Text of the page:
The Linn County Board of Commissioners on Tuesday approved an application for a 12-acre solar farm just outside of Albany. It placed a key condition on the approval — the applicants must secure an independent wetlands analysis of the land before any ground breaks.
The decision comes after months of back and forth between officials and neighbors of the project. Neighbors opposed the project on numerous grounds but the one that seemed to resonate most with commissioners was potential environmental impacts.
The project, which will be built by Marble Solar and operated by Portland-based Sulus Solar, originally called for 20 acres of solar panels to be built on land along the Santiam Highway at Eicher Road. To try and limit the impact of the project on neighboring properties, the applicants dropped the proposal down to 12 acres.
The project was already approved by the Linn County Planning & Buildings Department back in February. That decision was appealed to the Planning Commission, which also approved the application, and then neighbors appealed that decision to Linn County board.
The initial hearing on the matter was held on April 28th, when the commissioners opted to make no decision and leave the record open for more documents to be submitted. Two of the three commissioners said that, based on the records submitted and on the letter of the law, they couldn’t find a reason to deny the application, even though they shared some of the same thinking as the opponents.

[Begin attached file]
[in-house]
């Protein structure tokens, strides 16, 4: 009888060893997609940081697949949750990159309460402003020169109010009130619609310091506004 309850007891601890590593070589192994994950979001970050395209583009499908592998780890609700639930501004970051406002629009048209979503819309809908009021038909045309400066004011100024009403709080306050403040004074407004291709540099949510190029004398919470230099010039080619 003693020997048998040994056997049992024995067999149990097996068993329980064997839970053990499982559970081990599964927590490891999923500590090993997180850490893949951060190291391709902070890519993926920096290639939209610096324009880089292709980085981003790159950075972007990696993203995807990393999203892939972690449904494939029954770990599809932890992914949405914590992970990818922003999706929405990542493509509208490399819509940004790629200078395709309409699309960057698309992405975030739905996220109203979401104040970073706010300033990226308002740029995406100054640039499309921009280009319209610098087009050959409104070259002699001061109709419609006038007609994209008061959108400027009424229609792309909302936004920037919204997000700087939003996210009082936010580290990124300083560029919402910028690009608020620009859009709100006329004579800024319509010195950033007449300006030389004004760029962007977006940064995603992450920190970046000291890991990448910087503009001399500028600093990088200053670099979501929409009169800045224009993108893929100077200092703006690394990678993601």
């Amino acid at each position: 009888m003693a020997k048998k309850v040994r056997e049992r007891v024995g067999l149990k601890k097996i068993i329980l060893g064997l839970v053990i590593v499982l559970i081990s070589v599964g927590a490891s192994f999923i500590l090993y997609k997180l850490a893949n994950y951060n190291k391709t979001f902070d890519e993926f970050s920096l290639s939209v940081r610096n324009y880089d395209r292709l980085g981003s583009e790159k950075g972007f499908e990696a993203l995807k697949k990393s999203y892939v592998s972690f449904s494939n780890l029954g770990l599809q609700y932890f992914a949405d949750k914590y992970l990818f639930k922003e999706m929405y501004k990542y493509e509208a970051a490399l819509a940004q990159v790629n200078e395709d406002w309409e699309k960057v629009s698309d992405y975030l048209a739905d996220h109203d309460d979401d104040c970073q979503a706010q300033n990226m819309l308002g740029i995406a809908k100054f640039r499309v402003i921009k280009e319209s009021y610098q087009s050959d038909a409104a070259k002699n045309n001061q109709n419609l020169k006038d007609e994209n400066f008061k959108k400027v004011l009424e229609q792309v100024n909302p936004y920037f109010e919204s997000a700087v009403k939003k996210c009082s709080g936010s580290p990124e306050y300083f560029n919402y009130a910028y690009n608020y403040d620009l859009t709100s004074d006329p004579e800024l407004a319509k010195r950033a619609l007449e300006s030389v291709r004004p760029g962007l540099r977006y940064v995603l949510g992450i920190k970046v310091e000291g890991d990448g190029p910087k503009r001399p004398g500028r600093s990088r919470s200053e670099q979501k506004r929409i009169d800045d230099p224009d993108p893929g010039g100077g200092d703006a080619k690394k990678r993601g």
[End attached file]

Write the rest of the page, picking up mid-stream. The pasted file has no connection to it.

“This is one of those situations where what the law says and how I feel don’t match up,” said Commissioner Sherrie Sprenger. “I am not a fan of solar. Never have been. But when I went through the criteria … I could not find criteria in this that wasn’t in line with the law.”
Commission chair Roger Nyquist voted against the project, however, saying that this kind of project should be housed on industrial land, not a parcel slated for farm use. He also feared the precedent the board could set by allowing this project.
“This sets a precedent that I’m absolutely not comfortable with,” he said. “If you approve this, with the level of houses around this, we will have to approve this on any and every square inch of (exclusive farm use) property in this county.”
He was the lone dissenter on the vote to approve the application, as commissioners Sprenger and Tucker voted in favor. Nyquist was still able to influence the outcome, though, because the motion to approve the application was amended after he urged his fellow commissioners to consider what he thought would be a lenient state-run analysis of the wetlands on the flood plain there.
“I would find no comfort in assuring our constituents that the state will get this right in the way of wetlands analysis and delineations and proof of mitigations,” Nyquist. “My experience is, when it comes to land use in Oregon … what happens is whatever seems to be politically correct in the moment in the Portland metro area.”
The other commissioners agreed, so Tucker amended his motion to approve with the condition that applicants use “a licensed and qualified wetlands analysis firm” to determine the level of action that would be needed to avoid environmental concerns.
The application states that any structures would be at least 50 feet away from the edge of the wetlands, but there was no impact survey completed ahead of the application.
“I see this as one of those things I would not want in my back yard,” Tucker said. “But that happens and these things have to go somewhere.”
Sprenger even went so far as to advise the opposing neighbors to stick with the wetlands aspect of the project if they want to tie it up.
“I would encourage the neighbors to also engage in that wetlands process,” she said. “I think that’s going to be the potential stumbling block.”
Troy Shinn covers healthcare, natural resources and the Linn County government. He can be reached at 541-812-6114 or firstname.lastname@example.org. He can be found on Twitter at @troydshinn.